Divorce is underestimated as a traumatic event. Even if it’s the outcome we desire or “the best for all involved,” all but the most impenetrable or sociopathic of us get forced to realign our environment from a situation that was once comfortable, if not perfect. Its demons take time to develop over several months or years (unless it was a Vegas wedding in which doubts begin to surface around the time of the all-you-can-eat lobster dinner).
Sondre Lerche’s Please is his lucky seventh studio album, and it happens to be his divorce record, made in the wake of his eight-year marriage’s dissolution. While Lerche has always been a very good songwriter it’s not off-base to call his first six albums relatively safe in terms of delivery and execution in their own little fishbowl. Please takes the goldfish from the bowl and lays it on the shelf for a few minutes: It convulses, it is deprived, it is faced with a shocking new chaos. You can still hear the beauty in Lerche’s compositions, but they’re filtered through drugged confusion, random accidents and even a certain kind of nihilism. It’s the poetic longing of Prefab Sprout’s Steve McQueen using the hardware of Big Star’s Third/Sister Lovers.
“Bad Law” starts with Lerche playing the accused and asking the core question “When crimes are passionate can love be separate?” It’s a pleasant enough outing at first with gentle guitar chords until the drums make a bombastic and disruptive entrance. It’s not the last time that happens on the album, which frequently uses noise bursts and intrusions to play against Lerche’s type. Sounds drop in and get mangled throughout Please, funneled through spring reverb and manic silences.
Lerche plays parallel games of indictment and self-recrimination. The heartbreaking “Legends” is a frustrated realization of broken potential, but it plays through jumpy, rolling beats and a now-mocked anthem spirit. “At Times We Live Alone” is a sparse piece taking advantage of Lerche’s jazz guitar chops, but as Lerche’s ambling enquiry progresses we encounter small incidents of echo, battered wind chimes and a disquieting pad of very gentle background white noise. “Sentimentalist” takes a European melody with a Bacharach stamp and releases it through a corrupted flood of distortion, as Lerche resigns himself to being muddled and distant in the backdrop (“Loved you a lot, loved you a whole lot/But I’m no sentimentalist”). It resolves in a swarm of static and stops suddenly.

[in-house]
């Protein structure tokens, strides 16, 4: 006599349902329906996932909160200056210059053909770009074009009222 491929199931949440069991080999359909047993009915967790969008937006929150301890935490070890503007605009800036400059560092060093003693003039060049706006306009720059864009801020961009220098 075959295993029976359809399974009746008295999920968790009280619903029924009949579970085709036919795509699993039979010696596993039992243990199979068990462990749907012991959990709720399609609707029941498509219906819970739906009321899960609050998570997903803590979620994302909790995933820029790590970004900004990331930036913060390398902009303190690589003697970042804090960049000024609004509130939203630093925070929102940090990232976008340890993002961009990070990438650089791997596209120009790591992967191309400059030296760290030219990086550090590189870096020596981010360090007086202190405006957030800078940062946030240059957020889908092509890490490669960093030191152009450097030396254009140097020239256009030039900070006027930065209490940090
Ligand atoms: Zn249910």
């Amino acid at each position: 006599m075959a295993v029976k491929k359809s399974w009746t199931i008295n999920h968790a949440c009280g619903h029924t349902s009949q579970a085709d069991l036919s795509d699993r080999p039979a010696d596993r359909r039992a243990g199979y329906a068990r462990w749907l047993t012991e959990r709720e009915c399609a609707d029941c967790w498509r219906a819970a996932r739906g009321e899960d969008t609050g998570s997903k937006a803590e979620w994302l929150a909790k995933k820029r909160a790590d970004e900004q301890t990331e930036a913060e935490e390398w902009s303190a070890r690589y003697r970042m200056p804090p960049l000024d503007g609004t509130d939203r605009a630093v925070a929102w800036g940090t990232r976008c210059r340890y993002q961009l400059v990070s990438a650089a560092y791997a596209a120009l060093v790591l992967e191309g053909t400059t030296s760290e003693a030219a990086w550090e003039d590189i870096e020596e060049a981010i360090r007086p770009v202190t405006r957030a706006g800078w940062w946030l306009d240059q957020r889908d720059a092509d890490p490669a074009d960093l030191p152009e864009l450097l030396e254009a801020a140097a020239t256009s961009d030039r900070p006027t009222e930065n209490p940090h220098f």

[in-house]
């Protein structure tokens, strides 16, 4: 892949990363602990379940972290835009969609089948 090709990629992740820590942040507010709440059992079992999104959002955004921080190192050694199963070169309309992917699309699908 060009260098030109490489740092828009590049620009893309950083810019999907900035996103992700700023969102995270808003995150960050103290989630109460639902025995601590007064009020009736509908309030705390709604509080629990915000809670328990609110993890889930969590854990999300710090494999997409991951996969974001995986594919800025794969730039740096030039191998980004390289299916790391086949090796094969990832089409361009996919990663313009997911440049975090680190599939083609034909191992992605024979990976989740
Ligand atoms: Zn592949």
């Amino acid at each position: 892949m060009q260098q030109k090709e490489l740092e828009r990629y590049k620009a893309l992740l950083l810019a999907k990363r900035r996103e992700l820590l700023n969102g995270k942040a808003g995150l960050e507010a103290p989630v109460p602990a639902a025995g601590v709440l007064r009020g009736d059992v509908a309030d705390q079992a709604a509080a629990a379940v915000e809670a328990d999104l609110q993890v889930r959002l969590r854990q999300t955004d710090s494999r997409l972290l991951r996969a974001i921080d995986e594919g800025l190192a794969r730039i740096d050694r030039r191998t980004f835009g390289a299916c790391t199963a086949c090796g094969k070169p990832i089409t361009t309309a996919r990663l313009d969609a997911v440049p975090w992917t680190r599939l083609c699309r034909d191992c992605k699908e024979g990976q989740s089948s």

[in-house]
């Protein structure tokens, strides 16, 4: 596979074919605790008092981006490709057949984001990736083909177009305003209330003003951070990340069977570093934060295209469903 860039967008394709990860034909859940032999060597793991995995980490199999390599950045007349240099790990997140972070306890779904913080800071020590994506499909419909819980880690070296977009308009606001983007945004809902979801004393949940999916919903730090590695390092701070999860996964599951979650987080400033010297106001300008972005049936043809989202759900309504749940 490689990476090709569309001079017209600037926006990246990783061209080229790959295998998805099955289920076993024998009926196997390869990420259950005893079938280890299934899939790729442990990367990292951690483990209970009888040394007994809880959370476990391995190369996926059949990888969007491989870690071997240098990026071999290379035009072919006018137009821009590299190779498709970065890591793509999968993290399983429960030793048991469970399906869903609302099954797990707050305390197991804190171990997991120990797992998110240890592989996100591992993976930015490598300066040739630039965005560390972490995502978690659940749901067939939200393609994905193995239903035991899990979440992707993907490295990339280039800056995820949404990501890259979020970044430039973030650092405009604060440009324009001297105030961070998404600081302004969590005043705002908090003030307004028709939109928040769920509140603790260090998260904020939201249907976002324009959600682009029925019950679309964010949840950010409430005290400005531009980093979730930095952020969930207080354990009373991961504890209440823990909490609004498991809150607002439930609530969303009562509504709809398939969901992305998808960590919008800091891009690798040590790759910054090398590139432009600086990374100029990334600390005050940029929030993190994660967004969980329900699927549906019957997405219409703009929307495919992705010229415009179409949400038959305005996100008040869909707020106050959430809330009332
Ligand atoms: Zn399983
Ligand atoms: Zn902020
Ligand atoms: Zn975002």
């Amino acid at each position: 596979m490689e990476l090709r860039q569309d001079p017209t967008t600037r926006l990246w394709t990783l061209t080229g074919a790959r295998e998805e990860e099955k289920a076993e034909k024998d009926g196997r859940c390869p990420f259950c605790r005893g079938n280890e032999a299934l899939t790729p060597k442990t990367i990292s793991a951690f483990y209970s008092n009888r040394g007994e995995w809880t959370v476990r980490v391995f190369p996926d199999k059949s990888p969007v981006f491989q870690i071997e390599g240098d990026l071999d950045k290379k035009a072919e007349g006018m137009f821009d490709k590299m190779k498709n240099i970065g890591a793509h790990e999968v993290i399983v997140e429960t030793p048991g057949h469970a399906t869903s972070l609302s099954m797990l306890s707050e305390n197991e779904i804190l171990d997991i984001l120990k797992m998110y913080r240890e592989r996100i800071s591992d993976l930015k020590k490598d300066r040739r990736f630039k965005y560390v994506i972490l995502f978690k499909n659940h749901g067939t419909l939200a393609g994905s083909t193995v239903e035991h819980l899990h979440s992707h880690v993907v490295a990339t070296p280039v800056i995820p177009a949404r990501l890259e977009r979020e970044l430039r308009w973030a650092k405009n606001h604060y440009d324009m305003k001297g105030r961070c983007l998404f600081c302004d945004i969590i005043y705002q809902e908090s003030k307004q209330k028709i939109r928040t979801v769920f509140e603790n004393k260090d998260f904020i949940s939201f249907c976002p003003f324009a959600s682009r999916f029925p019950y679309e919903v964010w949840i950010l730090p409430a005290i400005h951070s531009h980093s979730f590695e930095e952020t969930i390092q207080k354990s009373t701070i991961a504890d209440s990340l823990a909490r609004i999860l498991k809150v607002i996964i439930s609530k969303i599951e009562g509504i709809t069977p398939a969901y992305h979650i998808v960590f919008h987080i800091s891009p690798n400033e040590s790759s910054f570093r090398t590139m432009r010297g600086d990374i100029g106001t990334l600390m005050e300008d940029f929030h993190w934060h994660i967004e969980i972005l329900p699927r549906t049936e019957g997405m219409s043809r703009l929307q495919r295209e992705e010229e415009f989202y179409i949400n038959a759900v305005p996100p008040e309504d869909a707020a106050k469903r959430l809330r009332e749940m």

The effects might call a little bit of attention to themselves, but seeing as how Please is about the awkward disassembly of a life, that’s kind of the point. Lerche gives over a piece of “After The Exorcism” (strategically scheduled right after “Lucifer”) to nothing but drums and low-frequency, tuneless white noise. Through this middle of the album Lerche hurls blame like a knuckleball, trying to set himself up for emotional protection you know isn’t going to happen. “Everybody puts a price on you, of course they do/All I wanna do is strike a match, set fire to you” he sings in “Lucifer,” scraping his vision of evil off his jacket in hopes that it will latch onto the departed’s.
Even vitriol has its window for effectiveness, and on “Lucky Guy” Lerche is able to make a reconciliation, if not with his intended, then at least its place in his narrative: “We are such a lucky two, in the shape of an island/Less so, as we approach mainland/We were such a lucky two, so immune to the motion/So untouchable ‘til tonight.” It’s an observation that cuts through to the center, and even then it’s decorated with uncertain, shapeless synthesizers that are holding the next unanswerable questions in reserve.
That’s a funny thing about pop music: Even the most honest kind spends more time looking for answers, usually keeping discomfort at arm’s length. On Please, Sondre Lerche hasn’t even finished figuring what he’s going to ask yet. But even if he doesn’t get answers, on record he makes a lot very good decisions — if not emotionally, then constructively. Lerche risks his pleasance of security and comfort and forces his music to face surprise twists and jolting catastrophes, like the proverbial something in the woodshed. His voice retains its even and unhurried charm, but everything around him is collapsing into a heap. The tension of Please spikes and dazes, and for all that battered melancholy Sondre Lerche has come up with one of this year’s most fulfilled and dynamic singer/songwriter releases.
Paul Pearson is a writer, journalist, and interviewer who has written for Treble since 2013. His music writing has also appeared in The Seattle Times, The Stranger, The Olympian, and MSN Music.